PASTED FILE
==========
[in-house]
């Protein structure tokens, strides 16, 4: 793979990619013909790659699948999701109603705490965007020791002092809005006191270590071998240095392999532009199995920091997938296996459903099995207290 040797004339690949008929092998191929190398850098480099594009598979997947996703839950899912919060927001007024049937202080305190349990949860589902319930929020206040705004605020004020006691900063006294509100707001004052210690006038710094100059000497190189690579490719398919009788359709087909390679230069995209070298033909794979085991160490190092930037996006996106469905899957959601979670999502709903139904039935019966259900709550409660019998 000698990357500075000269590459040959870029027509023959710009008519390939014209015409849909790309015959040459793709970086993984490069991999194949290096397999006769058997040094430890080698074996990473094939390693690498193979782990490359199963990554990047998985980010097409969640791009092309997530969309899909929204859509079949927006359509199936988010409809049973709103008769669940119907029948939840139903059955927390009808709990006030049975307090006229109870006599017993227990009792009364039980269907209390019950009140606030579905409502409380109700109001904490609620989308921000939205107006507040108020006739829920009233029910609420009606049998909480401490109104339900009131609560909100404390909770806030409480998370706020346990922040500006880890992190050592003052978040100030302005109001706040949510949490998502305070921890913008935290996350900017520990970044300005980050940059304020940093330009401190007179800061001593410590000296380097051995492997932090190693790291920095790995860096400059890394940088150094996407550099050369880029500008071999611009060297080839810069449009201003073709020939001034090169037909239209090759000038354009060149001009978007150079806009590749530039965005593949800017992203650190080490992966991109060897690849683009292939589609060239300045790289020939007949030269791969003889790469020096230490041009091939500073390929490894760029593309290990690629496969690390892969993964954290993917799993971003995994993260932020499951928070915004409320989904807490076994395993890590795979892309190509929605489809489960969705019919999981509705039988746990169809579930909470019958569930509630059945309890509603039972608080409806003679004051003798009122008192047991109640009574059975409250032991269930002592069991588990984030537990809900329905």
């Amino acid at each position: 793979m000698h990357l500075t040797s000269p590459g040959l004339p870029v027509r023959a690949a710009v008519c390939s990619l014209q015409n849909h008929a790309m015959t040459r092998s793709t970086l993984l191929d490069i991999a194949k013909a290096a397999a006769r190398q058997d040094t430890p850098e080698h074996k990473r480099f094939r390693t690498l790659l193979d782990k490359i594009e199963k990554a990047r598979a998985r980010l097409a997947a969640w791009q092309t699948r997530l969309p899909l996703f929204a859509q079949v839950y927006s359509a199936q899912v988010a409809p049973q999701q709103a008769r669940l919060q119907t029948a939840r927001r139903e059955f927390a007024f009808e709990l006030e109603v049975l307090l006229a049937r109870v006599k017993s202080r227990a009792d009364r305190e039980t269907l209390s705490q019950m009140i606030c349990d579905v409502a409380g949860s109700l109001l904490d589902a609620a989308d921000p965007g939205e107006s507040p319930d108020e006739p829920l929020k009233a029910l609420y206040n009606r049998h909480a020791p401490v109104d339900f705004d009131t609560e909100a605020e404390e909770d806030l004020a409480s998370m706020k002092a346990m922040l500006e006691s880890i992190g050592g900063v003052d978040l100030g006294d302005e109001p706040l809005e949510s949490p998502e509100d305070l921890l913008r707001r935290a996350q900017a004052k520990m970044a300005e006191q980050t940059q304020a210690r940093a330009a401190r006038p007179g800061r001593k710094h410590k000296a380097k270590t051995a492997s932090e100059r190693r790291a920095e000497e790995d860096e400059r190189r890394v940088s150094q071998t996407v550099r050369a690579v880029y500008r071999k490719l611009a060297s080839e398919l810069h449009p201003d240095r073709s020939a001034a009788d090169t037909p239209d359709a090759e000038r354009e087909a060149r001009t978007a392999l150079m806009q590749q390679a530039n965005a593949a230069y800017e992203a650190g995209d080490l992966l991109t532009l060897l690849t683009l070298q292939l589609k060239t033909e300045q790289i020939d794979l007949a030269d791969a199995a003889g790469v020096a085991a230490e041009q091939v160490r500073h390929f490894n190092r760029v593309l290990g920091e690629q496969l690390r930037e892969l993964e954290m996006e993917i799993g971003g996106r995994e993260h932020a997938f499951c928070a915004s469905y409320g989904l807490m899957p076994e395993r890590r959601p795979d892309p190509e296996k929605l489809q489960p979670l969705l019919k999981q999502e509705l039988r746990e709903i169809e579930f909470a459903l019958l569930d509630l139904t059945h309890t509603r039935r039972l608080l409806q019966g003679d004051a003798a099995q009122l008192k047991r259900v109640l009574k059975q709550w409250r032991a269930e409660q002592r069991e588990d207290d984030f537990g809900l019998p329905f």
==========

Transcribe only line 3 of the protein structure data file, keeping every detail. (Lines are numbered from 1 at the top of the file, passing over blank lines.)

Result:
């Amino acid at each position: 793979m000698h990357l500075t040797s000269p590459g040959l004339p870029v027509r023959a690949a710009v008519c390939s990619l014209q015409n849909h008929a790309m015959t040459r092998s793709t970086l993984l191929d490069i991999a194949k013909a290096a397999a006769r190398q058997d040094t430890p850098e080698h074996k990473r480099f094939r390693t690498l790659l193979d782990k490359i594009e199963k990554a990047r598979a998985r980010l097409a997947a969640w791009q092309t699948r997530l969309p899909l996703f929204a859509q079949v839950y927006s359509a199936q899912v988010a409809p049973q999701q709103a008769r669940l919060q119907t029948a939840r927001r139903e059955f927390a007024f009808e709990l006030e109603v049975l307090l006229a049937r109870v006599k017993s202080r227990a009792d009364r305190e039980t269907l209390s705490q019950m009140i606030c349990d579905v409502a409380g949860s109700l109001l904490d589902a609620a989308d921000p965007g939205e107006s507040p319930d108020e006739p829920l929020k009233a029910l609420y206040n009606r049998h909480a020791p401490v109104d339900f705004d009131t609560e909100a605020e404390e909770d806030l004020a409480s998370m706020k002092a346990m922040l500006e006691s880890i992190g050592g900063v003052d978040l100030g006294d302005e109001p706040l809005e949510s949490p998502e509100d305070l921890l913008r707001r935290a996350q900017a004052k520990m970044a300005e006191q980050t940059q304020a210690r940093a330009a401190r006038p007179g800061r001593k710094h410590k000296a380097k270590t051995a492997s932090e100059r190693r790291a920095e000497e790995d860096e400059r190189r890394v940088s150094q071998t996407v550099r050369a690579v880029y500008r071999k490719l611009a060297s080839e398919l810069h449009p201003d240095r073709s020939a001034a009788d090169t037909p239209d359709a090759e000038r354009e087909a060149r001009t978007a392999l150079m806009q590749q390679a530039n965005a593949a230069y800017e992203a650190g995209d080490l992966l991109t532009l060897l690849t683009l070298q292939l589609k060239t033909e300045q790289i020939d794979l007949a030269d791969a199995a003889g790469v020096a085991a230490e041009q091939v160490r500073h390929f490894n190092r760029v593309l290990g920091e690629q496969l690390r930037e892969l993964e954290m996006e993917i799993g971003g996106r995994e993260h932020a997938f499951c928070a915004s469905y409320g989904l807490m899957p076994e395993r890590r959601p795979d892309p190509e296996k929605l489809q489960p979670l969705l019919k999981q999502e509705l039988r746990e709903i169809e579930f909470a459903l019958l569930d509630l139904t059945h309890t509603r039935r039972l608080l409806q019966g003679d004051a003798a099995q009122l008192k047991r259900v109640l009574k059975q709550w409250r032991a269930e409660q002592r069991e588990d207290d984030f537990g809900l019998p329905f």